Jucifer did not set up their gigantic, antiquated equipment along the wall of the bar this time around. The set-up was packed on the stage with some pieces over-lapping because the bar can soundproof a bit better with the sound going through the back wall instead of through the side wall. The staff regaled show-goers with stories of how the napkin holders and drinks vibrated so much that they moved across the bar the last time Jucifer came. Too much time passed as Edgar and a caped and hooded Amber set up the light show and minutely twisted knobs and turned buttons on and off. I knew showtime was soon when Amber finally dropped the black cape to the floor, still hiding her face behind her hair, and the dramatic upward lighting illuminated the white wall of amps. A floor rumbling note slowly oozed like through the concrete, into your feet, up your legs and into your chest where your heart had no other choice but to mimic it. Amber strummed a heavy note of distortion then flew backwards, her head nearly reaching the floor. Edgar refrained for several such notes as he became intoxicated from them. Finally he crashed the drums to add some punctuation to Amber’s ear-numbing drone. He would stand, jump, and with his full force, fall on to the cymbals. He then sat playing the drums with his head looking towards the ceiling and his eyes rolled backwards. Both of them look possessed; Amber with her inhuman growls and contortionist backbends and Edgar seeming not to be on this Earth, let alone at Siberia. The crowd, rowdy before, was both stunned and filled with liveliness. They stared wide-eyed and in awe at the spectacle on stage as they swayed and occasionally pushed those next to them in an attempt to release just some of the bursting energy within them. There were seemingly no individual songs, just one long, maddening song with pauses that included droning notes bashing your already ringing ears. When Jucifer decided to let go of their grip on the audience, it seemed like they were lost for a few minutes and needed to regain their footing before expressing their love for the band and heading home. However, most won’t be able to leave the show for hours or days; their ears still had the numbing drone within them.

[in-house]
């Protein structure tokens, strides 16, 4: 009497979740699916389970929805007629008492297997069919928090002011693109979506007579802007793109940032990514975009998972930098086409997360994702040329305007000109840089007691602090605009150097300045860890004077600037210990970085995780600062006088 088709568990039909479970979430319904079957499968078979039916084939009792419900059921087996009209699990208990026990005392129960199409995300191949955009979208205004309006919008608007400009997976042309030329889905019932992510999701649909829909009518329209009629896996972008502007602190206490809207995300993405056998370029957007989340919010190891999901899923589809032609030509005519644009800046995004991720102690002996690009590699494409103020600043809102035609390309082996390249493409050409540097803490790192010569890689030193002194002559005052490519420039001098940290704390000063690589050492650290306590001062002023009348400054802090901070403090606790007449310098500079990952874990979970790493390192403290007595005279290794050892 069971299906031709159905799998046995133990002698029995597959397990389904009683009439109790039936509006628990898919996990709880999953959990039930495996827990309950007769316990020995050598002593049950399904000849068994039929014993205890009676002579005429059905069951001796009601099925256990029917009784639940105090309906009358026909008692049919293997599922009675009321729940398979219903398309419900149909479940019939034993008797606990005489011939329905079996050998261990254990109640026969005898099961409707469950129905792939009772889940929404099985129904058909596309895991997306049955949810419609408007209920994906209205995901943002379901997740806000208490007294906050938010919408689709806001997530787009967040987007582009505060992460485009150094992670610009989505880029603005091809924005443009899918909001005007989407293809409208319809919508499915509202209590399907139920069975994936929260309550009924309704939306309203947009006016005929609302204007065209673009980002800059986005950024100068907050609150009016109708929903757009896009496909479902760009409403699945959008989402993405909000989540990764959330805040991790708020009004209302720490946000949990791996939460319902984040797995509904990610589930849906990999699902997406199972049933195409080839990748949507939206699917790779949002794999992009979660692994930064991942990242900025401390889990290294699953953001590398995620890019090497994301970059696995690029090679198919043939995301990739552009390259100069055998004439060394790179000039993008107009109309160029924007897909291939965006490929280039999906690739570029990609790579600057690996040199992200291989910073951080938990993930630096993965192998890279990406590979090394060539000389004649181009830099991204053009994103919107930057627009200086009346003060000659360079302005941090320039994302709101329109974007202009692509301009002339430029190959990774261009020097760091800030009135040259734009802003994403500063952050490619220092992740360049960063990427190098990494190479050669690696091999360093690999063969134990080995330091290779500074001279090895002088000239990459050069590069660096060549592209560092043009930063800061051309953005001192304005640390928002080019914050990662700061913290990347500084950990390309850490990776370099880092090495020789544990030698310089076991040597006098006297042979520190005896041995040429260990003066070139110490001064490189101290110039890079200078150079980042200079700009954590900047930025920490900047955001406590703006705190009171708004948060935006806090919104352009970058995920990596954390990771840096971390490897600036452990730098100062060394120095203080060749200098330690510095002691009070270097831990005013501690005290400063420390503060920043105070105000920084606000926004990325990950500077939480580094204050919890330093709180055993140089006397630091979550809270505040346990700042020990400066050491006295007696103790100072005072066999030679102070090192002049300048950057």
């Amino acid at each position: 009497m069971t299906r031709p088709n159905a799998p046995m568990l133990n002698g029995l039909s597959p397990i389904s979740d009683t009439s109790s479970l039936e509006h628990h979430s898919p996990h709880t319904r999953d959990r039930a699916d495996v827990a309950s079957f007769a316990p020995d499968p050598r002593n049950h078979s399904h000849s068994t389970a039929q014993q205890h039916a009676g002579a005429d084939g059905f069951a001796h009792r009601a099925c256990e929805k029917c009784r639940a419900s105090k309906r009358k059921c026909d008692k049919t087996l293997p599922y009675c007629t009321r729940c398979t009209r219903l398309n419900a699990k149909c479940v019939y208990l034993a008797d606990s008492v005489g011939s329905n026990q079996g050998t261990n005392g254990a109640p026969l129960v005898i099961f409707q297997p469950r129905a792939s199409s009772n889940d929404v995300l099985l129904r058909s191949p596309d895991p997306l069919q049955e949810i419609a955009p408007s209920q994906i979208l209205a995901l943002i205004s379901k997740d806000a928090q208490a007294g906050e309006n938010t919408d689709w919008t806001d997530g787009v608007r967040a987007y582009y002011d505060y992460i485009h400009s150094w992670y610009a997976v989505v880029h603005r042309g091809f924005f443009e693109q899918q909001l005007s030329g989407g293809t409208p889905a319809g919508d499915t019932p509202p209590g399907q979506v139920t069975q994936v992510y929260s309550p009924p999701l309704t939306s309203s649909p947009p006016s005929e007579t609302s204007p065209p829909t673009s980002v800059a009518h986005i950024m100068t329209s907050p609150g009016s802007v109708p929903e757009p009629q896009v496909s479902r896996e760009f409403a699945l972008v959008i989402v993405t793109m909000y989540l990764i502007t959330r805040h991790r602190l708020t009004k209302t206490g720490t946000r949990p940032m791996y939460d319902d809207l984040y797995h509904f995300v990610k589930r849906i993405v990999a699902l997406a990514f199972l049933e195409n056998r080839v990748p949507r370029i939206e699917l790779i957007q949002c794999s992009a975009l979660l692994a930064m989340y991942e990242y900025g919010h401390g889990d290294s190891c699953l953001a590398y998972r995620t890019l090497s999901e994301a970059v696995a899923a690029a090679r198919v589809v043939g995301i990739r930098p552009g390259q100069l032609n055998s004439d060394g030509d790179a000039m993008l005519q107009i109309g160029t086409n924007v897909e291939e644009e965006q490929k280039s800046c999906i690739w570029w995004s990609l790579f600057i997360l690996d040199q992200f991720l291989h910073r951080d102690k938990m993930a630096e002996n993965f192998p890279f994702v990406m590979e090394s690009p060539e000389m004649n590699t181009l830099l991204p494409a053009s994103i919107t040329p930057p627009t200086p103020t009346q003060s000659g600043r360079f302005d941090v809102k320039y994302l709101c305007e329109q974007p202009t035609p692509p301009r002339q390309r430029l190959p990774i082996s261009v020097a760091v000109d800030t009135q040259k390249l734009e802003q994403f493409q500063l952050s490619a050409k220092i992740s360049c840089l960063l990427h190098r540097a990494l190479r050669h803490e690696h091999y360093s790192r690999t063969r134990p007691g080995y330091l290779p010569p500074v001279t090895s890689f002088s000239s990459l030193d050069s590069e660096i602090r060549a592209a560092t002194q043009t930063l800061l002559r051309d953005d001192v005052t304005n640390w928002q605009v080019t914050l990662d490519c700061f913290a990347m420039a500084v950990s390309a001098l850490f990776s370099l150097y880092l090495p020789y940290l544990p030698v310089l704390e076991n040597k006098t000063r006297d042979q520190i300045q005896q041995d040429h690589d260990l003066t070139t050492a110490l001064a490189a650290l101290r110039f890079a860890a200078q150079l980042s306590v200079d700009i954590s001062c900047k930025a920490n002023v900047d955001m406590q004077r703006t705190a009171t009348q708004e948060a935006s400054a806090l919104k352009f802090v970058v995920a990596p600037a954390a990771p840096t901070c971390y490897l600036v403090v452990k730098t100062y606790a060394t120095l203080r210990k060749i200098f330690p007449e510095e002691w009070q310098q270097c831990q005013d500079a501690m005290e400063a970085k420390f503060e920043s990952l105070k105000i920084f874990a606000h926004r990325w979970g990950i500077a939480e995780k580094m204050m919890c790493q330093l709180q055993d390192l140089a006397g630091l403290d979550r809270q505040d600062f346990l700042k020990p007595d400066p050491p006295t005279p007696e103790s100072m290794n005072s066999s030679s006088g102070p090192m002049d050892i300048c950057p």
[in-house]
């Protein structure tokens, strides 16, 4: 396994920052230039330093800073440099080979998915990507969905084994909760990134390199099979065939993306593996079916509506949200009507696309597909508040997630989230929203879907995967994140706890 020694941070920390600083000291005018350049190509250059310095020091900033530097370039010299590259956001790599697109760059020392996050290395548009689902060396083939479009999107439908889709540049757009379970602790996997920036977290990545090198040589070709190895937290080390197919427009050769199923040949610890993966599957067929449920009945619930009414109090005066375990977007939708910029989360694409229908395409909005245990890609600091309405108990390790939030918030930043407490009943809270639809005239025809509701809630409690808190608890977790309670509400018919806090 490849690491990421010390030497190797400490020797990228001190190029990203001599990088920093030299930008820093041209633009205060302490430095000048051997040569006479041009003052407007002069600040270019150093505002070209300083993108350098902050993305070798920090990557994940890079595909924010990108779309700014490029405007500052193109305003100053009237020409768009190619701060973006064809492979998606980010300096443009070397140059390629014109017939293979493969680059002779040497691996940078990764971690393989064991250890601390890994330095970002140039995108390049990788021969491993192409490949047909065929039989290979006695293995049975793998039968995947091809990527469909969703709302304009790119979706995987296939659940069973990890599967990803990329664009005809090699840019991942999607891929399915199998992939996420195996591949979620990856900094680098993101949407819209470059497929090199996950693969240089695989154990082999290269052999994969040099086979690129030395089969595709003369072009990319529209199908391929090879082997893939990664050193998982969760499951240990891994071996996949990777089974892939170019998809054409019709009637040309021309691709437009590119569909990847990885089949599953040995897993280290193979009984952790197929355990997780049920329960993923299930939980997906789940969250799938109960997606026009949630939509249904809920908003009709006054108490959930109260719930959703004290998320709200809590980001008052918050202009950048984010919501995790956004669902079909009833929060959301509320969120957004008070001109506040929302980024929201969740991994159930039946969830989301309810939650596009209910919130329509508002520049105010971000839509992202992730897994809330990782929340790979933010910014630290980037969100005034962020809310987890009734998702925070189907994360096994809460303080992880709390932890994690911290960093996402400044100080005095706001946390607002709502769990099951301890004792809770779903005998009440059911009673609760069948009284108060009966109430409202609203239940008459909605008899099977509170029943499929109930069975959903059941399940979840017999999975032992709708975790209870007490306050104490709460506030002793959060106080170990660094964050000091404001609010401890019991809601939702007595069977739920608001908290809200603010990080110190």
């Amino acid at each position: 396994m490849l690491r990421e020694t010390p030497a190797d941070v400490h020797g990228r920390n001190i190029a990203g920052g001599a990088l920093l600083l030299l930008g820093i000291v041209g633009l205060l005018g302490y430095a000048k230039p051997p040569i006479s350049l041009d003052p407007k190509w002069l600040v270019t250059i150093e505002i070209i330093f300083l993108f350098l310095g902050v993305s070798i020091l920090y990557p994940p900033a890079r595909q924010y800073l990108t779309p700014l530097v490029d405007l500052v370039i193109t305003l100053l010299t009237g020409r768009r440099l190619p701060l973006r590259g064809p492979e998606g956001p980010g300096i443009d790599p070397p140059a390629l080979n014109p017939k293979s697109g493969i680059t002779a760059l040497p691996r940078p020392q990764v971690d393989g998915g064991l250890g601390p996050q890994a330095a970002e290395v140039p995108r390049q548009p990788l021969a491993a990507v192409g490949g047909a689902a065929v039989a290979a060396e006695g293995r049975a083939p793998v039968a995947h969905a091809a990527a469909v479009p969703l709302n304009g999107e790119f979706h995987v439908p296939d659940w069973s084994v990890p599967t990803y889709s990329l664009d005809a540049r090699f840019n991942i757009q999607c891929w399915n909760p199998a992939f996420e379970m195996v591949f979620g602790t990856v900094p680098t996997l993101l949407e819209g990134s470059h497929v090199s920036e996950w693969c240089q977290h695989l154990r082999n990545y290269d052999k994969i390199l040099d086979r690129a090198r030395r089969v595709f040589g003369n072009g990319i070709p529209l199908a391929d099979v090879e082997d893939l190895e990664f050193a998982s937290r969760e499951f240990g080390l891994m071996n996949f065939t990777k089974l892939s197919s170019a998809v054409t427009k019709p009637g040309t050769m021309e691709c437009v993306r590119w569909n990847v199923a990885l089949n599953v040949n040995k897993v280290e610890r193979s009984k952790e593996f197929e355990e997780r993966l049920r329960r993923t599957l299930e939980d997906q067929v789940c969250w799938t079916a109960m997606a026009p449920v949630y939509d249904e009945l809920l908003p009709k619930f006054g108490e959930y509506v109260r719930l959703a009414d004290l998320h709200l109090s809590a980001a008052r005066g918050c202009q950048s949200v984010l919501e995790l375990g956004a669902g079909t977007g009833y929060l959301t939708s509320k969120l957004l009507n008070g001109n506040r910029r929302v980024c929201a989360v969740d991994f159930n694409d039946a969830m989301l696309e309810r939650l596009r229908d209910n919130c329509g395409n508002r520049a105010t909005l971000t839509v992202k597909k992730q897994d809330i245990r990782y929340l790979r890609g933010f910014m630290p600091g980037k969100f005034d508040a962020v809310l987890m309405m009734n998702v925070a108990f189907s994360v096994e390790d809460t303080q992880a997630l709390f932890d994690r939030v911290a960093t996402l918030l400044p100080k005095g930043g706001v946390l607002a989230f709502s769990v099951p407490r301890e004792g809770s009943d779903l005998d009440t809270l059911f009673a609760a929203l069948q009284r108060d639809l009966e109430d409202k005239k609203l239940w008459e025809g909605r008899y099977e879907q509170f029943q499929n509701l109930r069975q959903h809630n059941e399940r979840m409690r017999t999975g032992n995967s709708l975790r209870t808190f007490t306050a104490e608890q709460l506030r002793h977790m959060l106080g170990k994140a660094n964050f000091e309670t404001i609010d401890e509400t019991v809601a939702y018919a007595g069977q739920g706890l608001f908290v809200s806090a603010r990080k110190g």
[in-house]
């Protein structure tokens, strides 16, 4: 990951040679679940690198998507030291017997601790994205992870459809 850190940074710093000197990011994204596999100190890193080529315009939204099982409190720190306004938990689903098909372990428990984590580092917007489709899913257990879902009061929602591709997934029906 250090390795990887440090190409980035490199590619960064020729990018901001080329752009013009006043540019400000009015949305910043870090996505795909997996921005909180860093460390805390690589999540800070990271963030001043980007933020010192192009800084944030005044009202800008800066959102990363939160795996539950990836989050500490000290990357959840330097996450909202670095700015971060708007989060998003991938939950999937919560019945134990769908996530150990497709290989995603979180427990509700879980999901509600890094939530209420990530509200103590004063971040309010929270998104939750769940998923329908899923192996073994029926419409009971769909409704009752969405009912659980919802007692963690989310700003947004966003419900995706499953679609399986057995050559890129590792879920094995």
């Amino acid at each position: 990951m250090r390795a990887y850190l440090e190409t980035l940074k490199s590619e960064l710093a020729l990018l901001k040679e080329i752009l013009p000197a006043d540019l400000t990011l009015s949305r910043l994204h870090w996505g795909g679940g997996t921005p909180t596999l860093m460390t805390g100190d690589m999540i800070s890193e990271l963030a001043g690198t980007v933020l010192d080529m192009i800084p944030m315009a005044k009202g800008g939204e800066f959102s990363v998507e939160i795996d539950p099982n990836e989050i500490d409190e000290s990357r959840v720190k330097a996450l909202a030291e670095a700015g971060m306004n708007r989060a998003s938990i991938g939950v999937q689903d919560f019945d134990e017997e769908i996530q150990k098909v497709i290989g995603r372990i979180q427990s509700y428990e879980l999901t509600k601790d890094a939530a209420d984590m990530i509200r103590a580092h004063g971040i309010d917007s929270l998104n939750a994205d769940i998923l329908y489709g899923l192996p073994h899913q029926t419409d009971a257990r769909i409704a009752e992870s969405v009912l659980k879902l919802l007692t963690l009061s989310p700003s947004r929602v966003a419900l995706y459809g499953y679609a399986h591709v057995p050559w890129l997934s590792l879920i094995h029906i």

This show in the middle of the work week was one of the most powerful and draining I’ve seen. The combination of Solid Giant, Ponykiller, and the ever-astounding Jucifer was lethal. And I can’t wait to see them all again.

buickmckane's avatar

Emily is an avid supporter of the New Orleans scene, often filming shows and conducting interviews with local bands to help promote their music. She also runs her own site dedicated to the New Orleans scene, Crescent City Chaos.